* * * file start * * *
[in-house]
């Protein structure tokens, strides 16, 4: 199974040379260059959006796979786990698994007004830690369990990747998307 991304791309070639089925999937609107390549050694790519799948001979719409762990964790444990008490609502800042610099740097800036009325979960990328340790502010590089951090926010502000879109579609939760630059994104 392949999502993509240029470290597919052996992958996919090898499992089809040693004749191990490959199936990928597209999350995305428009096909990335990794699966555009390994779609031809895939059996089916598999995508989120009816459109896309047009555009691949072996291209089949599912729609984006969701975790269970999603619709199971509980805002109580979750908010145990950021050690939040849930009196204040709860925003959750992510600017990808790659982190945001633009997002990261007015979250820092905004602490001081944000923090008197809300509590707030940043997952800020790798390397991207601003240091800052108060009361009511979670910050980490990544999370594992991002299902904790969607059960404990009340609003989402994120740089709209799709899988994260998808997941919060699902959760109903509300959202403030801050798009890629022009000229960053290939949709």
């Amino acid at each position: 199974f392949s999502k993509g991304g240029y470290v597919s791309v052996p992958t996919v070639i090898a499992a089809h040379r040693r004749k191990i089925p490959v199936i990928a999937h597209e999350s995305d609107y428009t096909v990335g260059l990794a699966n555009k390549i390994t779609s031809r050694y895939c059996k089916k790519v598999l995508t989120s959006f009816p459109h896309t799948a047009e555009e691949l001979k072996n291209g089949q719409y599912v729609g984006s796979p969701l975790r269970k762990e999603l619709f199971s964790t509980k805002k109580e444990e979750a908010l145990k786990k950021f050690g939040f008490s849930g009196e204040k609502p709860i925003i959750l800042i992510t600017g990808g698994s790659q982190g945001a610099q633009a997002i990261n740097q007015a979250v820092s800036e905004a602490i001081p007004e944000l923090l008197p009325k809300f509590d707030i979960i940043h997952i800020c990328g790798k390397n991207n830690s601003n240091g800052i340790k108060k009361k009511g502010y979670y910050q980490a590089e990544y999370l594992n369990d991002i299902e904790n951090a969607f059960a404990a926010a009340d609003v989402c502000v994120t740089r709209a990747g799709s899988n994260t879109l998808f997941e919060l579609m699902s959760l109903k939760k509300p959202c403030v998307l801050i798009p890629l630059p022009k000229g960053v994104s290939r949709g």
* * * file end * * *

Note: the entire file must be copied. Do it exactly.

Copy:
[in-house]
């Protein structure tokens, strides 16, 4: 199974040379260059959006796979786990698994007004830690369990990747998307 991304791309070639089925999937609107390549050694790519799948001979719409762990964790444990008490609502800042610099740097800036009325979960990328340790502010590089951090926010502000879109579609939760630059994104 392949999502993509240029470290597919052996992958996919090898499992089809040693004749191990490959199936990928597209999350995305428009096909990335990794699966555009390994779609031809895939059996089916598999995508989120009816459109896309047009555009691949072996291209089949599912729609984006969701975790269970999603619709199971509980805002109580979750908010145990950021050690939040849930009196204040709860925003959750992510600017990808790659982190945001633009997002990261007015979250820092905004602490001081944000923090008197809300509590707030940043997952800020790798390397991207601003240091800052108060009361009511979670910050980490990544999370594992991002299902904790969607059960404990009340609003989402994120740089709209799709899988994260998808997941919060699902959760109903509300959202403030801050798009890629022009000229960053290939949709």
């Amino acid at each position: 199974f392949s999502k993509g991304g240029y470290v597919s791309v052996p992958t996919v070639i090898a499992a089809h040379r040693r004749k191990i089925p490959v199936i990928a999937h597209e999350s995305d609107y428009t096909v990335g260059l990794a699966n555009k390549i390994t779609s031809r050694y895939c059996k089916k790519v598999l995508t989120s959006f009816p459109h896309t799948a047009e555009e691949l001979k072996n291209g089949q719409y599912v729609g984006s796979p969701l975790r269970k762990e999603l619709f199971s964790t509980k805002k109580e444990e979750a908010l145990k786990k950021f050690g939040f008490s849930g009196e204040k609502p709860i925003i959750l800042i992510t600017g990808g698994s790659q982190g945001a610099q633009a997002i990261n740097q007015a979250v820092s800036e905004a602490i001081p007004e944000l923090l008197p009325k809300f509590d707030i979960i940043h997952i800020c990328g790798k390397n991207n830690s601003n240091g800052i340790k108060k009361k009511g502010y979670y910050q980490a590089e990544y999370l594992n369990d991002i299902e904790n951090a969607f059960a404990a926010a009340d609003v989402c502000v994120t740089r709209a990747g799709s899988n994260t879109l998808f997941e919060l579609m699902s959760l109903k939760k509300p959202c403030v998307l801050i798009p890629l630059p022009k000229g960053v994104s290939r949709g």